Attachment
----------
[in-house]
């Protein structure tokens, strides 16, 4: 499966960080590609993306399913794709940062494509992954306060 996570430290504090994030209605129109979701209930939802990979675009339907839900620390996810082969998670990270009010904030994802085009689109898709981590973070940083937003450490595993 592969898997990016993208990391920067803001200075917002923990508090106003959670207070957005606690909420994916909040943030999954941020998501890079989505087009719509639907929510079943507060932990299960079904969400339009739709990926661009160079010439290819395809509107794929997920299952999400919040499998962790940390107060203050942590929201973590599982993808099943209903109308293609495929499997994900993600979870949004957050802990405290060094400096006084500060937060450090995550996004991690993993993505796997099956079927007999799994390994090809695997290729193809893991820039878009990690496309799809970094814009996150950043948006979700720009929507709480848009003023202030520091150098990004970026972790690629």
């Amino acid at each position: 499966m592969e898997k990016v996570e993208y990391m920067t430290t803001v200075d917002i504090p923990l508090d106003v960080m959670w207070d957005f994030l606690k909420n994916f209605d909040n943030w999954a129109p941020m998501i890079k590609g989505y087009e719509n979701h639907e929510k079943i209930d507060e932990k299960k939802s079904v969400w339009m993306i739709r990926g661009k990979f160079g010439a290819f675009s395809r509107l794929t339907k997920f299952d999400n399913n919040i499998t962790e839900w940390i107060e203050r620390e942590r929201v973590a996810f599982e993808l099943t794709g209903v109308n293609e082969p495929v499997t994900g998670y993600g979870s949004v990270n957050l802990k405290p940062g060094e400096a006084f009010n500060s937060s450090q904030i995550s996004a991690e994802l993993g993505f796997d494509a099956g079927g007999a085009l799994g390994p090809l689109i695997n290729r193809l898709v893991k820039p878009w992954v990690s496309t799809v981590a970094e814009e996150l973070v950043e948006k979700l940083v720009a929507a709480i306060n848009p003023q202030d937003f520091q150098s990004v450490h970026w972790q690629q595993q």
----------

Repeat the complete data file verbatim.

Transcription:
[in-house]
């Protein structure tokens, strides 16, 4: 499966960080590609993306399913794709940062494509992954306060 996570430290504090994030209605129109979701209930939802990979675009339907839900620390996810082969998670990270009010904030994802085009689109898709981590973070940083937003450490595993 592969898997990016993208990391920067803001200075917002923990508090106003959670207070957005606690909420994916909040943030999954941020998501890079989505087009719509639907929510079943507060932990299960079904969400339009739709990926661009160079010439290819395809509107794929997920299952999400919040499998962790940390107060203050942590929201973590599982993808099943209903109308293609495929499997994900993600979870949004957050802990405290060094400096006084500060937060450090995550996004991690993993993505796997099956079927007999799994390994090809695997290729193809893991820039878009990690496309799809970094814009996150950043948006979700720009929507709480848009003023202030520091150098990004970026972790690629």
């Amino acid at each position: 499966m592969e898997k990016v996570e993208y990391m920067t430290t803001v200075d917002i504090p923990l508090d106003v960080m959670w207070d957005f994030l606690k909420n994916f209605d909040n943030w999954a129109p941020m998501i890079k590609g989505y087009e719509n979701h639907e929510k079943i209930d507060e932990k299960k939802s079904v969400w339009m993306i739709r990926g661009k990979f160079g010439a290819f675009s395809r509107l794929t339907k997920f299952d999400n399913n919040i499998t962790e839900w940390i107060e203050r620390e942590r929201v973590a996810f599982e993808l099943t794709g209903v109308n293609e082969p495929v499997t994900g998670y993600g979870s949004v990270n957050l802990k405290p940062g060094e400096a006084f009010n500060s937060s450090q904030i995550s996004a991690e994802l993993g993505f796997d494509a099956g079927g007999a085009l799994g390994p090809l689109i695997n290729r193809l898709v893991k820039p878009w992954v990690s496309t799809v981590a970094e814009e996150l973070v950043e948006k979700l940083v720009a929507a709480i306060n848009p003023q202030d937003f520091q150098s990004v450490h970026w972790q690629q595993q």